Inward Light

A Field Guide to Evil

Whether we talk about it or not, we hold strong views about evil. So I’d like to share with you some vocabulary about evil that I’ve learned, which can allow us to describe evil a little more accurately than we usually do, especially when our feelings get roused up. I’m not interested in catastrophic evil or cosmic evil.

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Slow, Simple, Not Easy

Parenting summons the best in a person; it also sometimes triggers, well . . . less than the best. When I brought together my Quaker faith with my aspirations for parenting, I found “a way” to be a parent, especially as my children became teenagers.

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Quakers, Sport, and Being in the Zone

It is surprising to me that so few Friends do sports. For me, doing a sport and going to Quaker meeting are of the same intention and compulsion. If I don’t do something physical for a few days, my body hurts. If I don’t center regularly into meditation, either in a group or by myself, I feel out of sorts. For me, Quaker meeting and sports are both essential parts of an authentic life.

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Ego, Imagination, Condition, and Light

Friends use the word Light a lot.  They use it as a metaphor to point towards an experience.  But Friends use this basic expression so casually that I fear it has become conventional and trivial. We don’t much think about what the Light (as experience) means or where it comes from or why we need it. Nor are we aware of how we got into the dark in the first place.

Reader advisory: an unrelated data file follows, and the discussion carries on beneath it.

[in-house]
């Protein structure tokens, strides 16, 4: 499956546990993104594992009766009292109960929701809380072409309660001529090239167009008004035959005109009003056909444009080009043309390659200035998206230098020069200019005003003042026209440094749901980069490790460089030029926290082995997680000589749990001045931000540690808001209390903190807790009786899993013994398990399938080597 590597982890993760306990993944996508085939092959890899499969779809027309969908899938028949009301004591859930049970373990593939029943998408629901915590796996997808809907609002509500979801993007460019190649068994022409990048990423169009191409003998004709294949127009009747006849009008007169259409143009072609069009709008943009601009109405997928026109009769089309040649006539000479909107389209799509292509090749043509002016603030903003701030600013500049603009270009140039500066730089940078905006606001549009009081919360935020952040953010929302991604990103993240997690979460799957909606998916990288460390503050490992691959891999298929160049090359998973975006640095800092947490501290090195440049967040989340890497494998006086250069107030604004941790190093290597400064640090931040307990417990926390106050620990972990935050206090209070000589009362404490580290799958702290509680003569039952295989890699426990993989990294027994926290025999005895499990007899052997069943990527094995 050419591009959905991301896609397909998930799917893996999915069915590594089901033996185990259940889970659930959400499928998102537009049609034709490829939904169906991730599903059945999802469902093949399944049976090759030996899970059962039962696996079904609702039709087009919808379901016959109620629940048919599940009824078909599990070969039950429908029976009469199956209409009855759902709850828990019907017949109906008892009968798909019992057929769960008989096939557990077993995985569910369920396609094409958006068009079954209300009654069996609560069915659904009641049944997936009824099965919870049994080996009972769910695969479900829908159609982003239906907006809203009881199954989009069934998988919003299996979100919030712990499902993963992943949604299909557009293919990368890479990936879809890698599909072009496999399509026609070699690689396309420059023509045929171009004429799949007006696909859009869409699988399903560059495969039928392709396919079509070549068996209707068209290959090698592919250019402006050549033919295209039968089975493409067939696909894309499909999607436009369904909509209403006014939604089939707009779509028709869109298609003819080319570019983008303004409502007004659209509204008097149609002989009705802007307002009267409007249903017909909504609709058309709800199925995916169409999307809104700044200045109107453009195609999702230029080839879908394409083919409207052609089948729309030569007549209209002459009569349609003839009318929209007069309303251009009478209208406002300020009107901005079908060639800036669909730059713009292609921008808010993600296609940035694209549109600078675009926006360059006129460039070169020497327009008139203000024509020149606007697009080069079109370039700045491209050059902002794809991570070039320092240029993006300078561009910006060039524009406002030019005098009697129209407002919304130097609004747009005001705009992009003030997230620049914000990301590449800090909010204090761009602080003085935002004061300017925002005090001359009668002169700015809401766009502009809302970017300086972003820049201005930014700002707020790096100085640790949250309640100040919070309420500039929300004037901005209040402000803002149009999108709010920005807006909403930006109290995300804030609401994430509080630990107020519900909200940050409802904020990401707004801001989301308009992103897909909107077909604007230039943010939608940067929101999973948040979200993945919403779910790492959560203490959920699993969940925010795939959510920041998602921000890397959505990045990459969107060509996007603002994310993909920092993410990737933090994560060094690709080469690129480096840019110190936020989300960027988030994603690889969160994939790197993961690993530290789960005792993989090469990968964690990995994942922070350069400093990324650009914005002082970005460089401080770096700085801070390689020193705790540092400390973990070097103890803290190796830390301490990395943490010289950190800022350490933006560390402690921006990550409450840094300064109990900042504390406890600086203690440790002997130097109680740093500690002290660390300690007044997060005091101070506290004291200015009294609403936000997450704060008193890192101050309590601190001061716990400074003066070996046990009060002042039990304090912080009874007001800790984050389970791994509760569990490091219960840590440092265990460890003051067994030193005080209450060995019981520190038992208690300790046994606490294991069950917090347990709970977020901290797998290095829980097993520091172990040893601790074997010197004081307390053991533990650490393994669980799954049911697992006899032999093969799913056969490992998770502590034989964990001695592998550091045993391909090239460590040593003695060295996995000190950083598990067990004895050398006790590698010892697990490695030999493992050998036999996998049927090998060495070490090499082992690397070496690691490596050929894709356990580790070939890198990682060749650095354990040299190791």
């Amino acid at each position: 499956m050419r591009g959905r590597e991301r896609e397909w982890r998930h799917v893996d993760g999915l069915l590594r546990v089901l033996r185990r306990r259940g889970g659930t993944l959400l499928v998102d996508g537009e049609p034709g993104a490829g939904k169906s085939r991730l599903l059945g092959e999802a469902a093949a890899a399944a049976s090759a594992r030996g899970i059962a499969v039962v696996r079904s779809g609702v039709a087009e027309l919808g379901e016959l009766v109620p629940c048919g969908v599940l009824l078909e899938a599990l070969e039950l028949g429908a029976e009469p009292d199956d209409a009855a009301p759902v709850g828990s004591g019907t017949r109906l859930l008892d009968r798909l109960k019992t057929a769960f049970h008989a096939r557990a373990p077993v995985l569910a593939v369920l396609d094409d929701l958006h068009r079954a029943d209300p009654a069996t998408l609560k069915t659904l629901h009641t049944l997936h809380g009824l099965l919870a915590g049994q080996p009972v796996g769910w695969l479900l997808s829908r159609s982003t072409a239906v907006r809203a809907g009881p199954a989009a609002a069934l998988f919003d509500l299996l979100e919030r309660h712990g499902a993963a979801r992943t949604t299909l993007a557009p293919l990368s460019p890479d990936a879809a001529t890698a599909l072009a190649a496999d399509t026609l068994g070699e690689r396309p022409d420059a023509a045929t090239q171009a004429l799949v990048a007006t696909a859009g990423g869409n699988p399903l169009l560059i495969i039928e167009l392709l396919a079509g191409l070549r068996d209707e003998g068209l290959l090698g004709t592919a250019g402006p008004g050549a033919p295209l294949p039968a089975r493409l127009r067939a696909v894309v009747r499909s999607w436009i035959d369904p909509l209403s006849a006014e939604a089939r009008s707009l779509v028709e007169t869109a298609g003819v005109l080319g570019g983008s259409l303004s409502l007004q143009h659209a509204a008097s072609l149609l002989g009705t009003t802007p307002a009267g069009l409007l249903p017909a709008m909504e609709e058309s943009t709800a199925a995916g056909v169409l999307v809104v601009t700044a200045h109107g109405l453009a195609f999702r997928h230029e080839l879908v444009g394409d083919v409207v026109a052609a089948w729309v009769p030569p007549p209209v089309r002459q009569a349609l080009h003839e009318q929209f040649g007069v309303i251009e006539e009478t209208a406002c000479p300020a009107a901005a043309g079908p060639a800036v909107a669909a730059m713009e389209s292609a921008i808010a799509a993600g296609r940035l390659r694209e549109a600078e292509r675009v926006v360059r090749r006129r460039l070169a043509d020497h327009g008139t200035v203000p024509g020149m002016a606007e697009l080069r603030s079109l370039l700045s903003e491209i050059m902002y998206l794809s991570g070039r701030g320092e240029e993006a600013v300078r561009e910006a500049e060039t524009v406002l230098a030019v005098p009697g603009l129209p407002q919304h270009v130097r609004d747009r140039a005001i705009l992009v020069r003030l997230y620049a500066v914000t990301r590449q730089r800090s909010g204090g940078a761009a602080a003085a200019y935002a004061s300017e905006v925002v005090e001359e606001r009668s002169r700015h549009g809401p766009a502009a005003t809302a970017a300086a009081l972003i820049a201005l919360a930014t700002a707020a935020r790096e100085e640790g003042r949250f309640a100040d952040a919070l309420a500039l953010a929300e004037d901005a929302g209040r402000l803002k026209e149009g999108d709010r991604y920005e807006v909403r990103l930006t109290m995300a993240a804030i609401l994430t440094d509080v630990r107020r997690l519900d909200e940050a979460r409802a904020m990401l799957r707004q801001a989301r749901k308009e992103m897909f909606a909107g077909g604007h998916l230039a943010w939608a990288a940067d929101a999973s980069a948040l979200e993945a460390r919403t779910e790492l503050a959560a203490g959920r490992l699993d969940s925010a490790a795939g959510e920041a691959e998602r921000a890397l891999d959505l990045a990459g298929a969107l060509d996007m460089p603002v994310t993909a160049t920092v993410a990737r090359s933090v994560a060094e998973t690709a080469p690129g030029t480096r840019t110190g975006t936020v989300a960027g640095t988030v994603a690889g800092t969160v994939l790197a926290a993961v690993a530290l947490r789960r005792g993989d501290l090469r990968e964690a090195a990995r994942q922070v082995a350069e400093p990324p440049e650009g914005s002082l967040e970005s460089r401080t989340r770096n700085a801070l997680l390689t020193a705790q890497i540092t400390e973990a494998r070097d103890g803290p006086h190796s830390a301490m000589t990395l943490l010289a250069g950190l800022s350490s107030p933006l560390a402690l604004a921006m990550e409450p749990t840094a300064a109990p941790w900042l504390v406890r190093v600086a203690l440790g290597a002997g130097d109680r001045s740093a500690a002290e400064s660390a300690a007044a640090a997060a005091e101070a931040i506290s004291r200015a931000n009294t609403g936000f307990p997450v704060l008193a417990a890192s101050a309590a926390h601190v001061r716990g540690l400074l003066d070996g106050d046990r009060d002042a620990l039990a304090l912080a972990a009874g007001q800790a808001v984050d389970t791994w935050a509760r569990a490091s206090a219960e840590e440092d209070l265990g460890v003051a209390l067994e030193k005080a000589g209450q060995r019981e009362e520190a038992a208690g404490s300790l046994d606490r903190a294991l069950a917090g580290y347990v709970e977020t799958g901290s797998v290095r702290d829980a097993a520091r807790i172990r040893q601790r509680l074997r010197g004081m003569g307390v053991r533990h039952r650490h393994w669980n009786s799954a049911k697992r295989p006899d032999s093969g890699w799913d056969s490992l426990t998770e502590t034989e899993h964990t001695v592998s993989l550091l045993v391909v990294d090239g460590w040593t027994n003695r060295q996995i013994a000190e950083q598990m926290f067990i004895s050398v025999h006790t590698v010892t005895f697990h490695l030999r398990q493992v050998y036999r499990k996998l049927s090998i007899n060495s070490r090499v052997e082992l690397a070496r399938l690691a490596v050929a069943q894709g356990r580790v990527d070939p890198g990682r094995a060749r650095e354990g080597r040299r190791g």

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Do Quakers Mean Business?

Recently a Methodist church invited me to a book study. They had been reading books on ethically based business, including Deborah Cadbury’s Chocolate Wars, and had grown wildly curious about these peculiar Quakers and their century and a half of confectionary success.

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Time, History and the Eternal Now

My first encounter with Friends occurred thirty years ago in my hometown of Princeton, New Jersey. I was going through a tumultuous time, and I found the Princeton Meeting to be a place of peace and comfort. Later, as I became more involved with Quakerism, I learned about the history of Princeton Meeting and the hidden history of local Quakers, who were the original settlers there.

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Time in the Real World

In the flurry of dozens of goodbye hugs before going home, I said to one Friend, “Well, I guess it’s back to the real world now.” He answered, “Oh no, no. This is the real world. The rest of life is what’s not real.” I had to agree.

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